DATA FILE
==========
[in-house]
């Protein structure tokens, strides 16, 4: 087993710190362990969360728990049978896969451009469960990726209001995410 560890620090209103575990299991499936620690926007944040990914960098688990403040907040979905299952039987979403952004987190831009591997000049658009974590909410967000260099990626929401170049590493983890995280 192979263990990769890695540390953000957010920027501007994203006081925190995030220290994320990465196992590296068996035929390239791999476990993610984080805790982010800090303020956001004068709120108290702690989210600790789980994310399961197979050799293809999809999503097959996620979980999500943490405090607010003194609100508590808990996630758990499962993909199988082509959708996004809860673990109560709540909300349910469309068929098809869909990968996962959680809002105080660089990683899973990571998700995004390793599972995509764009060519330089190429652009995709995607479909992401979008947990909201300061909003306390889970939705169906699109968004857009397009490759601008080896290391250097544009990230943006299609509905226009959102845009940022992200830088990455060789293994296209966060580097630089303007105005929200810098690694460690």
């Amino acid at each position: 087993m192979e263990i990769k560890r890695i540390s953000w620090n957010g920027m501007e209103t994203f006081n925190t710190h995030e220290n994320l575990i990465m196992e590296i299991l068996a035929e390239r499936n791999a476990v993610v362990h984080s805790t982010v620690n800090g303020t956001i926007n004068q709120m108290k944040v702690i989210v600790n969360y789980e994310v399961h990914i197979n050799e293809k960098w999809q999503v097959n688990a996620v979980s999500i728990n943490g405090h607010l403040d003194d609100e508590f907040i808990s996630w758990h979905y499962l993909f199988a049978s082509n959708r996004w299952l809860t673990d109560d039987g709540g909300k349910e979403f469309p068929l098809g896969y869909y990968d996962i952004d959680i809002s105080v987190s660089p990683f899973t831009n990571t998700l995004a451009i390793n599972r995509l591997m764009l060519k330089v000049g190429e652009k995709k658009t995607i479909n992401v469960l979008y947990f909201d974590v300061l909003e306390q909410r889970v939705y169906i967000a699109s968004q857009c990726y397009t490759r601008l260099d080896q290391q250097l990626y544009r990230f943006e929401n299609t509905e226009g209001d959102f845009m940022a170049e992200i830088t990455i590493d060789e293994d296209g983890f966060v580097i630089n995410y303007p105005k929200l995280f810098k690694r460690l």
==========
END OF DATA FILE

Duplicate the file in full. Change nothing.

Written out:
[in-house]
């Protein structure tokens, strides 16, 4: 087993710190362990969360728990049978896969451009469960990726209001995410 560890620090209103575990299991499936620690926007944040990914960098688990403040907040979905299952039987979403952004987190831009591997000049658009974590909410967000260099990626929401170049590493983890995280 192979263990990769890695540390953000957010920027501007994203006081925190995030220290994320990465196992590296068996035929390239791999476990993610984080805790982010800090303020956001004068709120108290702690989210600790789980994310399961197979050799293809999809999503097959996620979980999500943490405090607010003194609100508590808990996630758990499962993909199988082509959708996004809860673990109560709540909300349910469309068929098809869909990968996962959680809002105080660089990683899973990571998700995004390793599972995509764009060519330089190429652009995709995607479909992401979008947990909201300061909003306390889970939705169906699109968004857009397009490759601008080896290391250097544009990230943006299609509905226009959102845009940022992200830088990455060789293994296209966060580097630089303007105005929200810098690694460690």
């Amino acid at each position: 087993m192979e263990i990769k560890r890695i540390s953000w620090n957010g920027m501007e209103t994203f006081n925190t710190h995030e220290n994320l575990i990465m196992e590296i299991l068996a035929e390239r499936n791999a476990v993610v362990h984080s805790t982010v620690n800090g303020t956001i926007n004068q709120m108290k944040v702690i989210v600790n969360y789980e994310v399961h990914i197979n050799e293809k960098w999809q999503v097959n688990a996620v979980s999500i728990n943490g405090h607010l403040d003194d609100e508590f907040i808990s996630w758990h979905y499962l993909f199988a049978s082509n959708r996004w299952l809860t673990d109560d039987g709540g909300k349910e979403f469309p068929l098809g896969y869909y990968d996962i952004d959680i809002s105080v987190s660089p990683f899973t831009n990571t998700l995004a451009i390793n599972r995509l591997m764009l060519k330089v000049g190429e652009k995709k658009t995607i479909n992401v469960l979008y947990f909201d974590v300061l909003e306390q909410r889970v939705y169906i967000a699109s968004q857009c990726y397009t490759r601008l260099d080896q290391q250097l990626y544009r990230f943006e929401n299609t509905e226009g209001d959102f845009m940022a170049e992200i830088t990455i590493d060789e293994d296209g983890f966060v580097i630089n995410y303007p105005k929200l995280f810098k690694r460690l």